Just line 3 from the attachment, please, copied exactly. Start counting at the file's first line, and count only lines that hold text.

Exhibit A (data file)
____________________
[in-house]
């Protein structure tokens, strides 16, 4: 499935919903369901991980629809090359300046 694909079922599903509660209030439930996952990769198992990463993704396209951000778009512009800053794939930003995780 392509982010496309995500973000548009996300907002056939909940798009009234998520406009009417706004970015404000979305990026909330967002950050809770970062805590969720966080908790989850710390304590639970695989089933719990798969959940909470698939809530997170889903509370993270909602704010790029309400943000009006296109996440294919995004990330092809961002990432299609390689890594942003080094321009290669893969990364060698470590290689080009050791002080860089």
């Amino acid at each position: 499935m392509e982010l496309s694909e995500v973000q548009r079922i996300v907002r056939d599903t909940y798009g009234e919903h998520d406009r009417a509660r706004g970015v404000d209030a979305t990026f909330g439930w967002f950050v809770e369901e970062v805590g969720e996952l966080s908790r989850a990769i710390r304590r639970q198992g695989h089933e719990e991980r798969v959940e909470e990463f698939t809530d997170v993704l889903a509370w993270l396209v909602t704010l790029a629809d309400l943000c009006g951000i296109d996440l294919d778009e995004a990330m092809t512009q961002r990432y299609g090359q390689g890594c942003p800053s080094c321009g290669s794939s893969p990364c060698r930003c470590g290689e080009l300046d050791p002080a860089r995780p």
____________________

């Amino acid at each position: 499935m392509e982010l496309s694909e995500v973000q548009r079922i996300v907002r056939d599903t909940y798009g009234e919903h998520d406009r009417a509660r706004g970015v404000d209030a979305t990026f909330g439930w967002f950050v809770e369901e970062v805590g969720e996952l966080s908790r989850a990769i710390r304590r639970q198992g695989h089933e719990e991980r798969v959940e909470e990463f698939t809530d997170v993704l889903a509370w993270l396209v909602t704010l790029a629809d309400l943000c009006g951000i296109d996440l294919d778009e995004a990330m092809t512009q961002r990432y299609g090359q390689g890594c942003p800053s080094c321009g290669s794939s893969p990364c060698r930003c470590g290689e080009l300046d050791p002080a860089r995780p």